MM Curator summary
[MM Curator Summary]: Maddox says Medicaid expansion is needed now more than ever in order to help pay for all the new births that will happen after the Dobbs v Jackson decision.
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Walt Maddox concedes defeat to Gov. Kay Ivey in the Alabama Governor’s race Tuesday, Nov. 6, 2018.
Tuscaloosa Mayor Walt Maddox took to Twitter this weekend in the wake of the U.S. Supreme Court’s overturning of abortion rights to say now is the time for Alabama to expand Medicaid coverage to address pre-natal care and the state’s poor infant mortality rates.
“With yesterday’s decision by #SCOTUS reversing #RoeVsWade, #Alabama‘s 3rd World ratings in pre-natal care and infant mortality MUST be addressed by #MedicaidExpanaion,” Maddox stated in a tweet on Saturday.
Medicaid expansion, he said in a follow-up tweet, “would make quantum leaps for Alabama’s ability to ensure healthy pregnancies and births. The time must be now.”
Medicaid is a joint federal and state program that, together with the Children’s Health Insurance Program (CHIP), provides health coverage to children, pregnant women, parents, seniors, and individuals with disabilities, according to the Medicaid.gov website. About 1 million people in Alabama are covered by one or more of Medicaid’s programs.
Expanding Medicaid was one of the priorities Maddox had during his 2018 run for governor in Alabama. He won the Democratic nomination but lost to Republican Gov. Kay Ivey in the General Election that year. Maddox is currently serving in his fifth term as Tuscaloosa’s mayor.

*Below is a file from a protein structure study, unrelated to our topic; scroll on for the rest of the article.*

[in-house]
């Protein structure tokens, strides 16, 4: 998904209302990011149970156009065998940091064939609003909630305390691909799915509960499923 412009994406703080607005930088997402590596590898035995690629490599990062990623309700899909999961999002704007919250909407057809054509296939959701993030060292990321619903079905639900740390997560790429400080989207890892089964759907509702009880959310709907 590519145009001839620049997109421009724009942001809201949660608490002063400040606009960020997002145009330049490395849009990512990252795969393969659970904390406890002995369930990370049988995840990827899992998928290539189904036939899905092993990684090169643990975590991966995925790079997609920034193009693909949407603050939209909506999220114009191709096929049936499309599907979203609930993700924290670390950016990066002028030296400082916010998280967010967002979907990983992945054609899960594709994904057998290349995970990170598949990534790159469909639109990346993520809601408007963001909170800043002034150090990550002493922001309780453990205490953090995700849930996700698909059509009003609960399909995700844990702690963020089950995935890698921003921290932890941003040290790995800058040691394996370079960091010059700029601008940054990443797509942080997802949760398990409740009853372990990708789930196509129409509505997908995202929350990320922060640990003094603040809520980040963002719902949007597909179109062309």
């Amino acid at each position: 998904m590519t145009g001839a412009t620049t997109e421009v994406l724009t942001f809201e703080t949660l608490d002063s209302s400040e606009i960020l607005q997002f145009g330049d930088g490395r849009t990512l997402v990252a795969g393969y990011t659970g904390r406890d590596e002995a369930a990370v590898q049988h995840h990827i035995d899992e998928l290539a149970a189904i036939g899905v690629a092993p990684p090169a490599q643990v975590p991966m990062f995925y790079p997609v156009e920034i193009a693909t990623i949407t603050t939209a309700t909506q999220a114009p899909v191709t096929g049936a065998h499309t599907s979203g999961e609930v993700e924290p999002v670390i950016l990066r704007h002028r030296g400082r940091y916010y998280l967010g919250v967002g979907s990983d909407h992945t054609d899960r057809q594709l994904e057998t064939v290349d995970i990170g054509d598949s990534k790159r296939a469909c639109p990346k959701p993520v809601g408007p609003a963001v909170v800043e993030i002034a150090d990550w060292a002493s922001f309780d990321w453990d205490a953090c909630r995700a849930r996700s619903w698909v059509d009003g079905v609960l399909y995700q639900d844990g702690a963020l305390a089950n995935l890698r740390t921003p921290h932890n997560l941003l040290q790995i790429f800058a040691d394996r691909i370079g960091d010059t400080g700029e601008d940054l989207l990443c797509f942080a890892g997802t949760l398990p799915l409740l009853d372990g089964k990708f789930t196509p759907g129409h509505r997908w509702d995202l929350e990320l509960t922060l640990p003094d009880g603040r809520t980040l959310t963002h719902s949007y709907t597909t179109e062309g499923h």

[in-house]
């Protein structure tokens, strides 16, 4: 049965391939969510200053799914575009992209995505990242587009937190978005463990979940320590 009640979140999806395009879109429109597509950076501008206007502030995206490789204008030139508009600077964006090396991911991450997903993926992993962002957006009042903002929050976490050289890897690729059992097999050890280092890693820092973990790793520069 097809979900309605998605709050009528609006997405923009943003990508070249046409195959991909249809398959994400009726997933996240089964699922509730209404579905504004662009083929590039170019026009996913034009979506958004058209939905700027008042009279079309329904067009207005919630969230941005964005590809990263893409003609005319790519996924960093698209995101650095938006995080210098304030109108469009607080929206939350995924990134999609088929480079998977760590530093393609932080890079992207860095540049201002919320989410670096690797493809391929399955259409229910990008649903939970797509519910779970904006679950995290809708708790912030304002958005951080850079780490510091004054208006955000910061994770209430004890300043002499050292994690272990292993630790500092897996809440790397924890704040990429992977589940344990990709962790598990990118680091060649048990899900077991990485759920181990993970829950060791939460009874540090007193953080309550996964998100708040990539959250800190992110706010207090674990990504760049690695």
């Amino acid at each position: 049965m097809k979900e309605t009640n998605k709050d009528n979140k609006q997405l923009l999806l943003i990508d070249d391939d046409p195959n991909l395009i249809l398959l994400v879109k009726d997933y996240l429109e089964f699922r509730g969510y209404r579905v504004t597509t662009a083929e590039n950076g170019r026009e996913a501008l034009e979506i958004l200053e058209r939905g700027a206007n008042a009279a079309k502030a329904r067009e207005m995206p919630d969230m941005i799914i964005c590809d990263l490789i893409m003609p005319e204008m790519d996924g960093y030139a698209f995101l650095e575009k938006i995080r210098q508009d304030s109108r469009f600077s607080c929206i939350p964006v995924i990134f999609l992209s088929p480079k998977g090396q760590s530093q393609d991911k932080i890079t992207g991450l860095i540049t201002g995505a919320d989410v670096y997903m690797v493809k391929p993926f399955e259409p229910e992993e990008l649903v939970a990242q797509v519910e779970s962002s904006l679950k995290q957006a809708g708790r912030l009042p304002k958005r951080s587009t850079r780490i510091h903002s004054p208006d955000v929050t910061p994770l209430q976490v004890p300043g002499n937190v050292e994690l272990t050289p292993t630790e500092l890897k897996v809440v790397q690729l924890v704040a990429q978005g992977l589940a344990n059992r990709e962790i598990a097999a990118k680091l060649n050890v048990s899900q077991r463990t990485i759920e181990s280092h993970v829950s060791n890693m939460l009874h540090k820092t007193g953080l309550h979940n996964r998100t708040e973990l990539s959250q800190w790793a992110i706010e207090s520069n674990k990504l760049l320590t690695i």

“Spent 18 months crisscrossing this state warning this day was coming and the consequences would be far reaching and more complicated than the talking points. Now, that states are in control, #Medicaid Expansion is the best chance in the next 24 to 48 months. #pragmatic,” Maddox stated in another tweet.
Ivey and other Republican leaders have repeatedly said that while ensuring every Alabamian has access to quality health care is important, the problem is how to pay for it. Alabama is one of about a dozen states that have declined to expand Medicaid with the federal government paying most of the cost as allowed under the Affordable Care Act.
This spring the Alabama Legislature provided $4 million in the 2022-23 budget to extend Medicaid coverage for pregnant patients for a year after giving birth under the state’s new budget. The coverage had ended after 60 days. The extension, however, could be temporary because legislators gave the Medicaid Agency the task of reviewing costs, use of the services, and health outcomes to determine if it will continue.
— Walt Maddox (@WaltMaddox) June 25, 2022